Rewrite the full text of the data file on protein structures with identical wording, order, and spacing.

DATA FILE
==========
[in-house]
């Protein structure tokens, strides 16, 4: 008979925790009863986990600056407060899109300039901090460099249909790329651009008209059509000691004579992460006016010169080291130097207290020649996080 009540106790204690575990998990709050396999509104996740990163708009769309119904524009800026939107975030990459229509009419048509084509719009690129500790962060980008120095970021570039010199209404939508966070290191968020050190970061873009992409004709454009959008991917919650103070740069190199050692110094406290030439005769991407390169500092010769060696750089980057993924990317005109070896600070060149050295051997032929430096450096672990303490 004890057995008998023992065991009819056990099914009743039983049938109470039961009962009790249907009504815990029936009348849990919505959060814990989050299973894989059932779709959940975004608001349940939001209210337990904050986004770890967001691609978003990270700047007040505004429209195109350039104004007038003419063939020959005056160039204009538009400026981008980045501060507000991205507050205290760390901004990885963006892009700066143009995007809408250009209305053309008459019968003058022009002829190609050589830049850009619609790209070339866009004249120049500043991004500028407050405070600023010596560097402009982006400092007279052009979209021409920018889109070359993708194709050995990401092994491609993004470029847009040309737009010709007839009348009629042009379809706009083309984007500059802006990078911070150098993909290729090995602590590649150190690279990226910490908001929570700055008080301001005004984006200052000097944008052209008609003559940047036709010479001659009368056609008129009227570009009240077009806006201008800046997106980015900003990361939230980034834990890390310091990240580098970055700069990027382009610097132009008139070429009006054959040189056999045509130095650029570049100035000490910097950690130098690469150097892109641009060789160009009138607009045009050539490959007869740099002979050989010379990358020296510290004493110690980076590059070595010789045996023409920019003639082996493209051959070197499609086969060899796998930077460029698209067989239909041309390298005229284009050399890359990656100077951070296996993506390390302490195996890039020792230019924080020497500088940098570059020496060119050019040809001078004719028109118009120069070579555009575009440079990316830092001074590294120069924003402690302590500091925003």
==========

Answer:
[in-house]
């Protein structure tokens, strides 16, 4: 008979925790009863986990600056407060899109300039901090460099249909790329651009008209059509000691004579992460006016010169080291130097207290020649996080 009540106790204690575990998990709050396999509104996740990163708009769309119904524009800026939107975030990459229509009419048509084509719009690129500790962060980008120095970021570039010199209404939508966070290191968020050190970061873009992409004709454009959008991917919650103070740069190199050692110094406290030439005769991407390169500092010769060696750089980057993924990317005109070896600070060149050295051997032929430096450096672990303490 004890057995008998023992065991009819056990099914009743039983049938109470039961009962009790249907009504815990029936009348849990919505959060814990989050299973894989059932779709959940975004608001349940939001209210337990904050986004770890967001691609978003990270700047007040505004429209195109350039104004007038003419063939020959005056160039204009538009400026981008980045501060507000991205507050205290760390901004990885963006892009700066143009995007809408250009209305053309008459019968003058022009002829190609050589830049850009619609790209070339866009004249120049500043991004500028407050405070600023010596560097402009982006400092007279052009979209021409920018889109070359993708194709050995990401092994491609993004470029847009040309737009010709007839009348009629042009379809706009083309984007500059802006990078911070150098993909290729090995602590590649150190690279990226910490908001929570700055008080301001005004984006200052000097944008052209008609003559940047036709010479001659009368056609008129009227570009009240077009806006201008800046997106980015900003990361939230980034834990890390310091990240580098970055700069990027382009610097132009008139070429009006054959040189056999045509130095650029570049100035000490910097950690130098690469150097892109641009060789160009009138607009045009050539490959007869740099002979050989010379990358020296510290004493110690980076590059070595010789045996023409920019003639082996493209051959070197499609086969060899796998930077460029698209067989239909041309390298005229284009050399890359990656100077951070296996993506390390302490195996890039020792230019924080020497500088940098570059020496060119050019040809001078004719028109118009120069070579555009575009440079990316830092001074590294120069924003402690302590500091925003």